211 Squadron Badge

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No. 211 Squadron RAF

Toujours à propos

A history of No. 211 Squadron RAF in two world wars, as recorded at the time and as recalled today by surviving members. This website was launched on Easter Sunday 2001, the 60th anniversary of the Squadron’s most unfortunate operation in Greece.

Historical summary
Originally formed in March 1917 as No. 11 Squadron Royal Naval Air Service, when the RNAS and the Royal Flying Corps amalgamated in April 1918 the
Squadron emerged in the new Royal Air Force as No. 211 Squadron. Operating in the day bomber role, its Airco DH9s carried out bombing and reconnaissance operations over Flanders. The Squadron disbanded in 1919.

In the great mid-1930s expansion of the RAF, 211 Squadron re-formed as a day bomber unit at Mildenhall in June 1937 with the Hawker Audax. The Squadron was soon to re-equip with the Hawker Hind and move to Grantham and, briefly, Aldergrove. As world tensions rose through the mid and late 1930s, the Squadron was posted to the Middle East in April 1938 with its Hinds. There they remained, to re-equip with the Bristol Blenheim I as a medium bomber unit from late April 1939.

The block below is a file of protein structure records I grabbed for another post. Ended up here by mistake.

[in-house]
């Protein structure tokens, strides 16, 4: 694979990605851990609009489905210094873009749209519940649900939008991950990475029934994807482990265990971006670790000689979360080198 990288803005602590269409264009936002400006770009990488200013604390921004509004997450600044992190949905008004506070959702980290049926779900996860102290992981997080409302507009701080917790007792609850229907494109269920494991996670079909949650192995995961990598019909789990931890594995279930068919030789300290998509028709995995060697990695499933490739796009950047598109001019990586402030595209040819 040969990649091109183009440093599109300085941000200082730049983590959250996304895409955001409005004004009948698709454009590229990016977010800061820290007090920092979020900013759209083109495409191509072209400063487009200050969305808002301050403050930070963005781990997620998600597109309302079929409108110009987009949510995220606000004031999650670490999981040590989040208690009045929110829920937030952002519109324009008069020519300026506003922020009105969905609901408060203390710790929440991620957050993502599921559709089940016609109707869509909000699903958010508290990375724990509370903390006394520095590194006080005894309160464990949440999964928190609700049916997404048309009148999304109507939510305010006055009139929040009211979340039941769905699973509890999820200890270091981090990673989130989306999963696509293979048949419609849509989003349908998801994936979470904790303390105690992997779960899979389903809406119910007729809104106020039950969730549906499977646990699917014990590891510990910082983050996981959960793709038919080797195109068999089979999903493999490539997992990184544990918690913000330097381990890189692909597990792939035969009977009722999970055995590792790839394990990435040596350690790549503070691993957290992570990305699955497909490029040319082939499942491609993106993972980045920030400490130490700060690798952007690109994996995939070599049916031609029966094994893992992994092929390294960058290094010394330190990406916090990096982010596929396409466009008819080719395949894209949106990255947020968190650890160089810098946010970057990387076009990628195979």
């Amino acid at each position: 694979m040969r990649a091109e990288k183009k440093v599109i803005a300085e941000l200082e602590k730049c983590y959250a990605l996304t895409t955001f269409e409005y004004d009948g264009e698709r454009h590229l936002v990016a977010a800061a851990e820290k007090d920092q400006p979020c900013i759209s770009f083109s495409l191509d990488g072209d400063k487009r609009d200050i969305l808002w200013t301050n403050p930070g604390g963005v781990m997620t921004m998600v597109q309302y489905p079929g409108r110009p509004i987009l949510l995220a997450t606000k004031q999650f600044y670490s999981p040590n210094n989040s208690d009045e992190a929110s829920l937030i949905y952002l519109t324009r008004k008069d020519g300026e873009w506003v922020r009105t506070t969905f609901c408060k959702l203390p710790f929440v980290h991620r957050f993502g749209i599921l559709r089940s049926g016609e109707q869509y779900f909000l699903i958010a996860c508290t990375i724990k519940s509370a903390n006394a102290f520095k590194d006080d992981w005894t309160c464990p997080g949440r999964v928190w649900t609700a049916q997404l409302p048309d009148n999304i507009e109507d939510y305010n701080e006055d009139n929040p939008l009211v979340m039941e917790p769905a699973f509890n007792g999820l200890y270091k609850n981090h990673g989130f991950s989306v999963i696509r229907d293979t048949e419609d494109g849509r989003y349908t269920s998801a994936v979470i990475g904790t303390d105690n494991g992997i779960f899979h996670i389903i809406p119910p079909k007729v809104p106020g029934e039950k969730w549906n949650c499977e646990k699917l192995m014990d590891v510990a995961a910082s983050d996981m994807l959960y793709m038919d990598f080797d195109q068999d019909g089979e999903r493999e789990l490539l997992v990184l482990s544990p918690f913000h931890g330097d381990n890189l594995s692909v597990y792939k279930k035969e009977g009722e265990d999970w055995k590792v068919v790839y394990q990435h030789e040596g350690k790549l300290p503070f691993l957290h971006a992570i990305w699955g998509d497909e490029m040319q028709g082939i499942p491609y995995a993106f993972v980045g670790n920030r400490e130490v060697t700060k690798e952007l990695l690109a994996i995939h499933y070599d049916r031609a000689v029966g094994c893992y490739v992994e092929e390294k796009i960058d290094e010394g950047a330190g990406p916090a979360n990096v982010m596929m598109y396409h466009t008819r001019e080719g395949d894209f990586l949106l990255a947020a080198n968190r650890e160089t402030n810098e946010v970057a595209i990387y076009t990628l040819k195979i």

With the opening of Middle East hostilities in June 1940, 211 Squadron mounted operations against the Italians in Libya and the Western Desert. After Italian forces invaded Greece from Albania in late October 1940, the Squadron formed part of the British Air Forces contingent sent to support the Greeks. Almost destroyed there by the Luftwaffe in the Spring of 1941, the Squadron withdrew successfully from Greece via Crete to Egypt and on to Palestine, to be briefly active against the Vichy French in Syria that May.

After 12 months of front-line service, from early June 1941 they were given a six month rest. Tasked to operate as a reserve training squadron and form No 72 Operational Training Unit, they moved to The Sudan with a mixed bag of Blenheim Is and Blenheim IVs.